Table 1 Demographics and clinical measurements of MB and HC groups
Note: aMann–Whitney U-test comparing two groups (P<0.05 on behalf of significant differences). Data presented as mean ± standard deviation or n.
Abbreviations: MB, monocular blindness; HC, healthy control; N/A, not applicable; VA, visual acuity; R, right.

Materials and methods

Subjects

A total of 32 patients with MB (25 males and 7 females) were recruited from the Ophthalmology Department of the First Affiliated Hospital of Nanchang University Hospital. The diagnostic criteria for MB were as follows: 1) late stage of MB (18 patients with ocular trauma and 14 patients with keratitis) and 2) normal contralateral eye without any ocular diseases (such as cataracts, glaucoma, optic neuritis, and retinal degeneration). The exclusion criteria were as follows: 1) bilateral congenital blindness, 2) bilateral late blindness, 3) a history of surgery in both eyes, 4) long-term medical treatment of blindness, and 5) psychiatric disorders (such as depression, bipolar disorder, and sleep disorder) and cerebral infarction diseases (such as cerebral hemorrhage, cerebral infarction, and cerebral vascular malformations).

Thirty-two HCs (25 males and 7 females) with similar age, sex, and education to subjects in the MB group were also recruited in this study. All HCs met the following criteria: 1) no ocular disease with uncorrected or corrected VA >1.0, 2) no psychiatric disorders (such as depression, bipolar disorder, and sleep disorder), and 3) able to be scanned with MRI (eg, no cardiac pacemaker or implanted metal devices). All research methods followed the Declaration of Helsinki and were approved by the Medical Ethics Committee of the First Affiliated Hospital of Nanchang University. Our study was approved by the Institutional Review Board of the First Affiliated Hospital of Nanchang University. All subjects participated voluntarily and were informed of the purposes, contents, and risks before signing an informed consent form.

Methods

MRI parameters

MRI scanning was performed on a 3-Tesla MR scanner (Trio; Siemens, Munich, Germany). The functional data were obtained with a spoiled gradient-recalled echo sequence with the following parameters: 176 images (repetition time =1,900 ms, echo time =2.26 ms, thickness =1.0 mm, gap =0.5 mm, acquisition matrix =256×256, field of view =250×250 mm, flip angle =9°). We also obtained 240 functional images (repetition time =2,000 ms, echo time =30 ms, thickness =4.0 mm, gap =1.2 mm, acquisition matrix =64×64, flip angle =90°, field of view =220×220 mm, 29 axial slices with gradient-recalled echo-planar imaging pulse sequence).

fMRI data analysis

Functional data were classified using MRIcro software (Nottingham University, Nottingham, UK), and incomplete data were removed. The rest of the data was preprocessed by DPARSFA (Institute of Psychology, CAS., Beijing, People’s Republic of China) software, including digital imaging and communications in medicine form transformation, slice timing, head-motion correction, spatial normalization, and smoothening with a Gaussian kernel of 6×6×6 mm3 full width at half maximum. The subjects who had more than 1.5 mm maximum shift in x, y, or z and 1.5° of angular motion were rejected. Friston six head-motion parameters were used to regress out head-motion effects based on recent work showing that higher-order models were more effective in removing head-motion effects.14 Linear regression was also applied to remove other sources of false variables, which contained the signal from ventricular regions of interest and from a region centered in the brain’s white matter.15 After head-motion correction, the functional images were spatially normalized to the Montreal Neurological Institute space using the standard echo-planar imaging template. The time series of the blood-oxygen level dependent signal was converted to the frequency domain using the fast Fourier transform. The square root of the power spectrum was then calculated and averaged across 0.01–0.08 Hz for each voxel. The averaged square root was defined as the ALFF at the given voxel.16 To reduce the global effects of variability across the participants, the ALFF of each voxel was divided by the global mean ALFF value for each participant.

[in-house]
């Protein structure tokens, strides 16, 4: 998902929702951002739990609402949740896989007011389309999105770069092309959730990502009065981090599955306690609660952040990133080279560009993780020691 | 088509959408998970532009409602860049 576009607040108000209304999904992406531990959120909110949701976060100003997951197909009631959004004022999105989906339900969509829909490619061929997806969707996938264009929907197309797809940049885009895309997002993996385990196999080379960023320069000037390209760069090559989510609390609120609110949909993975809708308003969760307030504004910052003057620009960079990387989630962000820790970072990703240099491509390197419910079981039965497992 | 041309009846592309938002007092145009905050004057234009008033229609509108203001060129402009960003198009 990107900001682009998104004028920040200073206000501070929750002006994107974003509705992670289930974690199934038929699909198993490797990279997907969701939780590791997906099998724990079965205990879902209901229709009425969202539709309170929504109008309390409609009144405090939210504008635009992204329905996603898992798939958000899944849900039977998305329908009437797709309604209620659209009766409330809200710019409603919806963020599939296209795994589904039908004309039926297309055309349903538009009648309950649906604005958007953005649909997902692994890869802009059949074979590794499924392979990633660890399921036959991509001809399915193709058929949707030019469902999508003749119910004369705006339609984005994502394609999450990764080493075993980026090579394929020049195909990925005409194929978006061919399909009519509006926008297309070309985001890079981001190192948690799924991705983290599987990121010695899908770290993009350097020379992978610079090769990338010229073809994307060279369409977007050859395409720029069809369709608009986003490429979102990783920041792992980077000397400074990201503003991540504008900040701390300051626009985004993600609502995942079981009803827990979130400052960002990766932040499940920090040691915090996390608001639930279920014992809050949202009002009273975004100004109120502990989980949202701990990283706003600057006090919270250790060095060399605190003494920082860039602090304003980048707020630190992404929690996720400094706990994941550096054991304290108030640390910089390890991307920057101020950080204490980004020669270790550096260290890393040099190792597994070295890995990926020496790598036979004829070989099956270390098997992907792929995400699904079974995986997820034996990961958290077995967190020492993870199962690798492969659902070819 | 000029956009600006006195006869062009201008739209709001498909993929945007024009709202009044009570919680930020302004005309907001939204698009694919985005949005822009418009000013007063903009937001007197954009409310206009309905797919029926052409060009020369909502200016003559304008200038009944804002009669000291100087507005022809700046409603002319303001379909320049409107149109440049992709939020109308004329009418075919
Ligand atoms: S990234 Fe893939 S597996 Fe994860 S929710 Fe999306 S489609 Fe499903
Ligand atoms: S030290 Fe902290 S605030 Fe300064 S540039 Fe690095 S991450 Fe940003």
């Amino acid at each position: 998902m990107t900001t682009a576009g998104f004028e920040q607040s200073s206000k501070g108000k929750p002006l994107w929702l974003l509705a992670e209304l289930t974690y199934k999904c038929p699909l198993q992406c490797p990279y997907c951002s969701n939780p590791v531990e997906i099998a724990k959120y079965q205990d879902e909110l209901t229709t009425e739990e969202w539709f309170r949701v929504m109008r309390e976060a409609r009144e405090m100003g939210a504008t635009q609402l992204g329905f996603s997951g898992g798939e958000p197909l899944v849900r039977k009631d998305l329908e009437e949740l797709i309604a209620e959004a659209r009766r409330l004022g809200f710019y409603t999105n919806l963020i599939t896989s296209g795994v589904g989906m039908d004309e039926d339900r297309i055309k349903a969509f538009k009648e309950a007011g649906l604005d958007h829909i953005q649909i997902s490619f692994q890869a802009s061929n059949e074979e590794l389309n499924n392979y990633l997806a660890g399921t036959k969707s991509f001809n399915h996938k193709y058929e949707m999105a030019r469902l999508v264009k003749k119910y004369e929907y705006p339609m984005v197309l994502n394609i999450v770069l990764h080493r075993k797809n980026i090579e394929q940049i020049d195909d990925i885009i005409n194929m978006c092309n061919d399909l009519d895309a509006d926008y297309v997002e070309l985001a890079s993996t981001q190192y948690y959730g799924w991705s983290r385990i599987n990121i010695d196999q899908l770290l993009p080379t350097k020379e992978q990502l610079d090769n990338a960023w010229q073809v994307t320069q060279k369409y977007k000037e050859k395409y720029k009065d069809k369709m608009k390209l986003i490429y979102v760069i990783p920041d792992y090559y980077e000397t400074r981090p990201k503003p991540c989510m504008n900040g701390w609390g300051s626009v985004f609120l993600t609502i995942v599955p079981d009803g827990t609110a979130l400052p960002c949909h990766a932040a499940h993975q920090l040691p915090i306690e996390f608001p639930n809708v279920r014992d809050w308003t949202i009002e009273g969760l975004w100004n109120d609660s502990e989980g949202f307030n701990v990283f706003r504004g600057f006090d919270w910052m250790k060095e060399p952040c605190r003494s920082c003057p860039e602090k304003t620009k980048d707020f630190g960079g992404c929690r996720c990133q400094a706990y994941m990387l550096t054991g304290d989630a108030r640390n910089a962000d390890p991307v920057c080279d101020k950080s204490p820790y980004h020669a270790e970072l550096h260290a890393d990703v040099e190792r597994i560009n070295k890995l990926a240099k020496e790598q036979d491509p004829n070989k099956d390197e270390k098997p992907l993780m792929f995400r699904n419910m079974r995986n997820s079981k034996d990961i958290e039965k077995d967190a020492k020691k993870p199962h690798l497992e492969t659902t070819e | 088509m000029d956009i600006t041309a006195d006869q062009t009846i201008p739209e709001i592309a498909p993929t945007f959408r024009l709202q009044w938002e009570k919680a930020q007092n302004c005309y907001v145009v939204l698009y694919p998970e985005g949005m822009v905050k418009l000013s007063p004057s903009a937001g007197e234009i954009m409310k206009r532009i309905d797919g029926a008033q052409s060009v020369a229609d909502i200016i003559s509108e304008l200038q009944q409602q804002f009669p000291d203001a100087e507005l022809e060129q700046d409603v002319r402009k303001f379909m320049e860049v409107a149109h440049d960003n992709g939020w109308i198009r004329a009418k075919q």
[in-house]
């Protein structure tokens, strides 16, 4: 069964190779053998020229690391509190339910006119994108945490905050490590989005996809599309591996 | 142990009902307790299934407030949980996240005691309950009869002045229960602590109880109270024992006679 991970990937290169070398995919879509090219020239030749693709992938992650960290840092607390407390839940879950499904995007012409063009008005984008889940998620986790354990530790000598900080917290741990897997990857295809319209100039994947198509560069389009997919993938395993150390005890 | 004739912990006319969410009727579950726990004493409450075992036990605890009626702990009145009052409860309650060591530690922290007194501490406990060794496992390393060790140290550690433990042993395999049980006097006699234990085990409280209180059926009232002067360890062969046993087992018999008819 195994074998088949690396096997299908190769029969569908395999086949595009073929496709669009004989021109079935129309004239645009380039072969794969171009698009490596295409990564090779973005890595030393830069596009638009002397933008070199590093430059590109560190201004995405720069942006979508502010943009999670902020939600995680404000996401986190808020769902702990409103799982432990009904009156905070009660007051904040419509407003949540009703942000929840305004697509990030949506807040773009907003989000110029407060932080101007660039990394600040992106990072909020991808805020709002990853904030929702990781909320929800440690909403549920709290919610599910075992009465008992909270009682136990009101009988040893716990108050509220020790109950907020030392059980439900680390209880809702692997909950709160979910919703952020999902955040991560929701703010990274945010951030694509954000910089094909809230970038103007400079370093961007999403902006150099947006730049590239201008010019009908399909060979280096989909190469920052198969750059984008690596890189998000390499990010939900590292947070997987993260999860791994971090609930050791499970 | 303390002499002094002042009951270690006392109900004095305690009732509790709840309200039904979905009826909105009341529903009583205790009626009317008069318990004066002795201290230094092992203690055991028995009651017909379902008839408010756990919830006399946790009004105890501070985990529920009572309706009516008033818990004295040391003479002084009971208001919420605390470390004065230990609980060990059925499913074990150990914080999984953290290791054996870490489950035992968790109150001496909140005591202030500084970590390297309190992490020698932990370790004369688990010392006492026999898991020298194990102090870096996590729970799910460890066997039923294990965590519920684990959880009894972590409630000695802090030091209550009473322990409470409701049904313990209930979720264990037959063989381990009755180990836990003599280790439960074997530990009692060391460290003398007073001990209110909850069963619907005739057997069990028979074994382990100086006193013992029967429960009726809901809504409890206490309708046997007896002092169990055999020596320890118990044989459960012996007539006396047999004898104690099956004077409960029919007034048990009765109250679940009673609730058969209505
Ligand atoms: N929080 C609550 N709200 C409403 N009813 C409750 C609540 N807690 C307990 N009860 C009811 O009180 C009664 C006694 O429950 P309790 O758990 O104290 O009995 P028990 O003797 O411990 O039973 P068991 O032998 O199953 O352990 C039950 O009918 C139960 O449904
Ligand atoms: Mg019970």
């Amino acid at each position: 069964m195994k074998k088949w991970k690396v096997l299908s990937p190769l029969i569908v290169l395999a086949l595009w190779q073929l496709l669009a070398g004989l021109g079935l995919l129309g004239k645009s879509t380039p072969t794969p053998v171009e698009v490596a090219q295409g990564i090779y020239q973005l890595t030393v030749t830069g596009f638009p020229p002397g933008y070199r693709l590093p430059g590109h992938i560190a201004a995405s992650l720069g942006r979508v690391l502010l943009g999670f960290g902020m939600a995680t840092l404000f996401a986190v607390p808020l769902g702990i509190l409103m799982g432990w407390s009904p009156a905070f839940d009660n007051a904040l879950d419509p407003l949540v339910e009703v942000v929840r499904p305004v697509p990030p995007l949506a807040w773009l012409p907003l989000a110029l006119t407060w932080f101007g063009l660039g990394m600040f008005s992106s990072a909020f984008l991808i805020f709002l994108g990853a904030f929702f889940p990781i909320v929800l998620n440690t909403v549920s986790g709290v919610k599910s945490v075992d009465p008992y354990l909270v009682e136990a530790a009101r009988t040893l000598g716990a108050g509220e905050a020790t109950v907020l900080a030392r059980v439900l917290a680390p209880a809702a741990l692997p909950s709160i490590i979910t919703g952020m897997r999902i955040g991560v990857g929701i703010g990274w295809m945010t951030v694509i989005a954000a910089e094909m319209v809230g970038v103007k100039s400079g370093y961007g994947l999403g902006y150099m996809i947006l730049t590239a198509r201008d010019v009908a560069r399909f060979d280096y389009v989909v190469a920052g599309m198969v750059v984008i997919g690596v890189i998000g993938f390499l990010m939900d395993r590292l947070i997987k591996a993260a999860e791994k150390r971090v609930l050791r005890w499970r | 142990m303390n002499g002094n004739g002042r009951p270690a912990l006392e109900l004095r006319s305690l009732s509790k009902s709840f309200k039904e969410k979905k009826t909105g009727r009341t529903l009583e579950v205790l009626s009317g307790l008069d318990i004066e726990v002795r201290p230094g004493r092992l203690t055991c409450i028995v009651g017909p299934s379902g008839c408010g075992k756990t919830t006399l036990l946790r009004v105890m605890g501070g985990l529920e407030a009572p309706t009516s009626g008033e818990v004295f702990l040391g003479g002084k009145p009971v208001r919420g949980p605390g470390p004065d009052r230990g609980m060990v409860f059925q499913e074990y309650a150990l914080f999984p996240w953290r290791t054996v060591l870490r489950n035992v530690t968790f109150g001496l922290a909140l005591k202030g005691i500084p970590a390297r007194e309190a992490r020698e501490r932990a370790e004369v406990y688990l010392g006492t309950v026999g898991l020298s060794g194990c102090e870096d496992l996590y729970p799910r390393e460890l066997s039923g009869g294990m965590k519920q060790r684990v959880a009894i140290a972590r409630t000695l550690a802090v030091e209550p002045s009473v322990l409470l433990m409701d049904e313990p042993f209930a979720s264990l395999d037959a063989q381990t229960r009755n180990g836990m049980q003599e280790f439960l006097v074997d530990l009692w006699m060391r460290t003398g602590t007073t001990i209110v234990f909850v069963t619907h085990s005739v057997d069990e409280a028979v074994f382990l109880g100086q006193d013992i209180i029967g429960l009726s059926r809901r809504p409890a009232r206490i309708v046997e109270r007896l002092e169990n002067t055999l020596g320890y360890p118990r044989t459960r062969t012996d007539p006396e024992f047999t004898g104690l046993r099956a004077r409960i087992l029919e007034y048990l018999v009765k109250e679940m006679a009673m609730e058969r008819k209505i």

Statistical analysis

Statistical analysis was performed with a general linear model analysis using the SPM8 toolkit (The MathWorks, Inc., Natick, MA, USA) to calculate the ALFF signal group differences in resting state between MB patients and HCs, after controlling for the effects of age. The significance level was set at P<0.05, Gaussian random field theory corrected, minimum z>2.3.

Brain-behavior correlation analysis

Brain areas with different ALFF findings between groups were classified as regions of interest with the resting-state fMRI data analysis toolkit software. Finally, the relationship between the mean ALFF value in each area in the MB group and behavioral performances was calculated using correlation analysis (P<0.05 significant differences).

Clinical data analysis

The cumulative clinical measurements, including the duration of the onset of MB and best-corrected VA, were recorded and analyzed in the study with independent sample t-test (P<0.05 significant differences).